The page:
Nevada Assemblywoman Michele Fiore on Thursday said she would use one of her bill drafts in the next legislative session to rework the state’s controversial sex offender law that was adopted to comply with a federal act.
In 2006, Congress approved the Adam Walsh Act as a guideline for state laws on sex crimes. The act was intended to toughen punishment for sex offenders and make their photos, names and addresses available to the general public.
Nevada lawmakers in 2007 adopted most provisions of the federal law. The state law, proposed in Assembly Bill 579, was set to go into effect Feb. 1, but the Nevada Supreme Court put a temporary stop to it following a lawsuit filed on behalf of 24 unnamed clients.
It was not the first legal challenge the law had faced since 2007.
“I just don’t think that AB579 is fitting nor (is) appropriate for the state of Nevada,” Fiore, R-Las Vegas, said during a meeting of the Advisory Committee to Study Laws Concerning Sex Offender Registration. “I really, truly believe that we have very intelligent legislators and judges, that could bring forth this next legislative session much more comprehensive guidelines than what’s implemented in this” legislation.
The state law applies to anyone convicted of a felony sex crime involving children and is retroactive to 1956. There are about 3,000 registered sex offenders in Nevada, and that number is expected to dramatically increase under the law.
Susan Roske, an attorney with Clark County’s juvenile public defender’s office, said if the committee doesn’t make a recommendation to the Legislature to repeal the law entirely, an alternative could be to amend parts of the law that address juveniles.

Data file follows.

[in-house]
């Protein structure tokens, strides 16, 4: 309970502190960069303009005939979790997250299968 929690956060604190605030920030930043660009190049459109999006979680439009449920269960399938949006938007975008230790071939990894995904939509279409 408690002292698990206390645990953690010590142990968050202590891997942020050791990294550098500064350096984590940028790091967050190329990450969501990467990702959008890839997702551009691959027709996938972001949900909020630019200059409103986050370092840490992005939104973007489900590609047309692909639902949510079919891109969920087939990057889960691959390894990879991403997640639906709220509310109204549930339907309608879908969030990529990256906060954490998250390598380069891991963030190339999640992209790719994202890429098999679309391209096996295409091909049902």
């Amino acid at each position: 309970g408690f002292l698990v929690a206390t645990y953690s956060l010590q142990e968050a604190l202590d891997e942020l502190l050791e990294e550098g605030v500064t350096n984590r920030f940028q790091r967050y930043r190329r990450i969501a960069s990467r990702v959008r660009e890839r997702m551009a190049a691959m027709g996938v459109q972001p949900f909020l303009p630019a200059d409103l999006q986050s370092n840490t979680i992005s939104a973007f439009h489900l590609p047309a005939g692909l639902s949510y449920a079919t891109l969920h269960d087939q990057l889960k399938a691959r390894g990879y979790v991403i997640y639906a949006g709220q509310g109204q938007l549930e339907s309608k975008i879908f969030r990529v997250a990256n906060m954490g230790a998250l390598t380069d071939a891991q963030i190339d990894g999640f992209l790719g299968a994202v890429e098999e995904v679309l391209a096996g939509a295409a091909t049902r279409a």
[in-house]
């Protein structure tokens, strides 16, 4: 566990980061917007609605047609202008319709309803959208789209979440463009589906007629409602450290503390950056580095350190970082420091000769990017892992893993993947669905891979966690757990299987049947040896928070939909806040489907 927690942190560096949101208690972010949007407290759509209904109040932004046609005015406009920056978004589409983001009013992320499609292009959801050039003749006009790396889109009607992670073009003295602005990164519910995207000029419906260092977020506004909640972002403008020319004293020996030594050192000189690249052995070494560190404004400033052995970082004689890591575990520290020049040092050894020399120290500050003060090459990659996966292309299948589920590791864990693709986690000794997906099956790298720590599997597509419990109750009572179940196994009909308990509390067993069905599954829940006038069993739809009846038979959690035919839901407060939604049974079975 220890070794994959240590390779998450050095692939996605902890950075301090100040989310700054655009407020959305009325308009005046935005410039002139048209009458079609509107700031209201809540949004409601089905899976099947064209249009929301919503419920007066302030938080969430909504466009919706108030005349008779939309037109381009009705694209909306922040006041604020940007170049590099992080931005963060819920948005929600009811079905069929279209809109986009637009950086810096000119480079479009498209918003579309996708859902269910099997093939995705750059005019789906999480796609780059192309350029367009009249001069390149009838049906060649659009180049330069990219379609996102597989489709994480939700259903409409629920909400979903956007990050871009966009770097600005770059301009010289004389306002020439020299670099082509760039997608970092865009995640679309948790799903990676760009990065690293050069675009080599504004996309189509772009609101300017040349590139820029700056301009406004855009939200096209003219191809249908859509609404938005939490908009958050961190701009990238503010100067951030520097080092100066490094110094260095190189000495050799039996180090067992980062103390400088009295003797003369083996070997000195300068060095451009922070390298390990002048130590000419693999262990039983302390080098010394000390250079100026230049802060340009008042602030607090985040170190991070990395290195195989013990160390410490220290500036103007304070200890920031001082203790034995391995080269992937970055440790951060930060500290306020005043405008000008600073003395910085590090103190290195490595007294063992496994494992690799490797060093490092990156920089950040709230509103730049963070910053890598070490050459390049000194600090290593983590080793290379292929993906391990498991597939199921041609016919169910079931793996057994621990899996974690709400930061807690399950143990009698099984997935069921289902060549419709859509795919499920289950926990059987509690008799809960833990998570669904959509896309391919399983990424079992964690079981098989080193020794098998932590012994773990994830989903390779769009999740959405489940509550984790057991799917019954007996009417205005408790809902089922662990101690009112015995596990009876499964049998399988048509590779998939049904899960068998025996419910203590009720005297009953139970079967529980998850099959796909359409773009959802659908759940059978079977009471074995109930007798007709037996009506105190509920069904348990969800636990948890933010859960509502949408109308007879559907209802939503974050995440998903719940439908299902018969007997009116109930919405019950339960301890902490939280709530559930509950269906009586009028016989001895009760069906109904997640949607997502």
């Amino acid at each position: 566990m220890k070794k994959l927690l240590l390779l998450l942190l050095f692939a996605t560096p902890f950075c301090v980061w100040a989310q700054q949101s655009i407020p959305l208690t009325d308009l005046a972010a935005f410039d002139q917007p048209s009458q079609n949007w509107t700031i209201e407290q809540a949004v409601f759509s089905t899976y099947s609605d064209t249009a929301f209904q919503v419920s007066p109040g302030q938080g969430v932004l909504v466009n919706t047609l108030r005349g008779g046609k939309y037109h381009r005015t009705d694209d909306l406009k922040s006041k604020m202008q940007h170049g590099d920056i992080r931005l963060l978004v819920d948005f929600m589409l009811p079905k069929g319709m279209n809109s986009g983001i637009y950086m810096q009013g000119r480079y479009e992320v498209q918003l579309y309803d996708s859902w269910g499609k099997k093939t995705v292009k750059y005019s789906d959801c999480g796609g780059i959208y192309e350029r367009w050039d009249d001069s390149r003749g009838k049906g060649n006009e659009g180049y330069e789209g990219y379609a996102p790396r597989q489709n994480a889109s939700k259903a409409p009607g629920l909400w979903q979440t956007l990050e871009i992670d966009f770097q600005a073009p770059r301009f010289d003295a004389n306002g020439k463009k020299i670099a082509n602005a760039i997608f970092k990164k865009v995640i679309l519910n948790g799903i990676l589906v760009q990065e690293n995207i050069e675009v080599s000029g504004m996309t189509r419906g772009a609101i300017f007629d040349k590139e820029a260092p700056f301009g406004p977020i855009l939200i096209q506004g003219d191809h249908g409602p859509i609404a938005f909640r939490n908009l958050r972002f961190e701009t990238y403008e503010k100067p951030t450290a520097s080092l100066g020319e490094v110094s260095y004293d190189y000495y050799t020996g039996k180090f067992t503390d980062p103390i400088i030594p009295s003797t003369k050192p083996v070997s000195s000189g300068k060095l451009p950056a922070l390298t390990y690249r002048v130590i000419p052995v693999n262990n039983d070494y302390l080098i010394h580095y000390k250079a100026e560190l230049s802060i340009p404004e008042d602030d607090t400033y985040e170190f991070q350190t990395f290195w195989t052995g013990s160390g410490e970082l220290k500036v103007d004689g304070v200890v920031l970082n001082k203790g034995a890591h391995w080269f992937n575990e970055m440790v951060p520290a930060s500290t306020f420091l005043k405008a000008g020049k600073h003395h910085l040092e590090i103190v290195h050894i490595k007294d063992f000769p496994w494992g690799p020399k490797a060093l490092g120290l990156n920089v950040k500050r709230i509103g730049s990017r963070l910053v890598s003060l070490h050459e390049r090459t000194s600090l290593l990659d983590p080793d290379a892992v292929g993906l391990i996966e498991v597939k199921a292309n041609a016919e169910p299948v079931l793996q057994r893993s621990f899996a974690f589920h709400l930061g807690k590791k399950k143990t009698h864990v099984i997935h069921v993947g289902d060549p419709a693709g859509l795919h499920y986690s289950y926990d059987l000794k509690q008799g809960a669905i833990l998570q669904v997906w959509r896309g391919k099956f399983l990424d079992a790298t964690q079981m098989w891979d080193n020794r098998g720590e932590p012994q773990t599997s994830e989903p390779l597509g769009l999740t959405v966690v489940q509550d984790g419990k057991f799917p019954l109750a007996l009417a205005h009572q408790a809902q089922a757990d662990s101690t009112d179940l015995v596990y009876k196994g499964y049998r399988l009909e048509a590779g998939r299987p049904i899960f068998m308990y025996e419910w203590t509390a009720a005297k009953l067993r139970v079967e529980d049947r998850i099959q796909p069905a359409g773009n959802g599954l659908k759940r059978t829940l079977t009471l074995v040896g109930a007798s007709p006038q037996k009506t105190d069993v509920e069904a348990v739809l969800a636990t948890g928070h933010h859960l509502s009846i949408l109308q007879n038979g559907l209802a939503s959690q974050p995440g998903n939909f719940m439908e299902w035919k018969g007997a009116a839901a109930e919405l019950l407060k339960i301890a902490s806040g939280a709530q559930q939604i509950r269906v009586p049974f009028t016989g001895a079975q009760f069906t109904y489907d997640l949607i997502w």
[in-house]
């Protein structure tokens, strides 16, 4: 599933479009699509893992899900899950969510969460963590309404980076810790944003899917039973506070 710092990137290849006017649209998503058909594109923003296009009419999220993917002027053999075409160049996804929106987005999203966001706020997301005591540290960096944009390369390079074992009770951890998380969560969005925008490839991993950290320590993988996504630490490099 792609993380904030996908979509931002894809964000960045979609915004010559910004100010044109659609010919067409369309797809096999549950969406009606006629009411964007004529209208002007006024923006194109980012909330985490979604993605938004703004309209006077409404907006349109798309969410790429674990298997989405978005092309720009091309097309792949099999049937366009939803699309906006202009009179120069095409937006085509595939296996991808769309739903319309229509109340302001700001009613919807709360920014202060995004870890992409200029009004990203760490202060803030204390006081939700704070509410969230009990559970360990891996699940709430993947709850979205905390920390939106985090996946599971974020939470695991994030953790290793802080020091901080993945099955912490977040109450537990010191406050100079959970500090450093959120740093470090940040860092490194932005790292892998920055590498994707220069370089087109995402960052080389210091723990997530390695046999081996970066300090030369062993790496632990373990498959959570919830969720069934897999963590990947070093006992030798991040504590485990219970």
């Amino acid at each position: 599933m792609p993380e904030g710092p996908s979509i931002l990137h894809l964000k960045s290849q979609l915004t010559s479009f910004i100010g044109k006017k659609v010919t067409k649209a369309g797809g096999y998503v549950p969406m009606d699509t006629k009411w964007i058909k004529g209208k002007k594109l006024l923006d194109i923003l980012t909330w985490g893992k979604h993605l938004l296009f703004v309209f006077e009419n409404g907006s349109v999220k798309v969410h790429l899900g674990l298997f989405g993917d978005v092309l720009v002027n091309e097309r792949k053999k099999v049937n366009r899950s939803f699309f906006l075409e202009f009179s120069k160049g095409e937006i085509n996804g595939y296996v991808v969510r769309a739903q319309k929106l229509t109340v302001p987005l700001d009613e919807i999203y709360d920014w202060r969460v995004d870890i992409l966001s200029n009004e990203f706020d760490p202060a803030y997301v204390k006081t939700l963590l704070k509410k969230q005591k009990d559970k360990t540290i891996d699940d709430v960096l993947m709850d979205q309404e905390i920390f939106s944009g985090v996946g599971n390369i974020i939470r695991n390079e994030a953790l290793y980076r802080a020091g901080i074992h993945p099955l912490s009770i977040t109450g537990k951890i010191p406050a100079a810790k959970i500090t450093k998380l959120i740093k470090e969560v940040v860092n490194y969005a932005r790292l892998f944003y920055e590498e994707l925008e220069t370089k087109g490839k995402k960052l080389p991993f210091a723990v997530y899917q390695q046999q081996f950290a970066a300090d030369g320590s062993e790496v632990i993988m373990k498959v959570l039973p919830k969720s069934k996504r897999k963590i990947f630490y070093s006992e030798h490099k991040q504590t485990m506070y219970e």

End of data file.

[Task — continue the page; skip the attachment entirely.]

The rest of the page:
In response to various states concerned about the federal act’s impact on juvenile offenders, the U.S. Department of Justice’s Office of Sex Offender Sentencing, Monitoring, Apprehending, Registering and Tracking has said juvenile courts can have discretion in keeping juvenile offenders off the public website that would display their personal information, Roske said.
The committee could ask the state Legislature to acknowledge those changes and grant juvenile court judges that discretion, she said. The change wouldn’t apply to juveniles being charged as adults.
“I would strongly urge that this change be made,” she said Thursday.
Tod Story, executive director of the American Civil Liberties Union of Nevada, said he would recommend the state suspend the implementation of the law and examine why lawmakers rushed to adopt it in 2007.
Thus far, only 17 states have passed laws which “substantially implement” the federal act, Story said. The remaining 33 states are either unable or unwilling to comply with the requirements.
“It’s a bad law and it wasn’t thought through,” Roske said.
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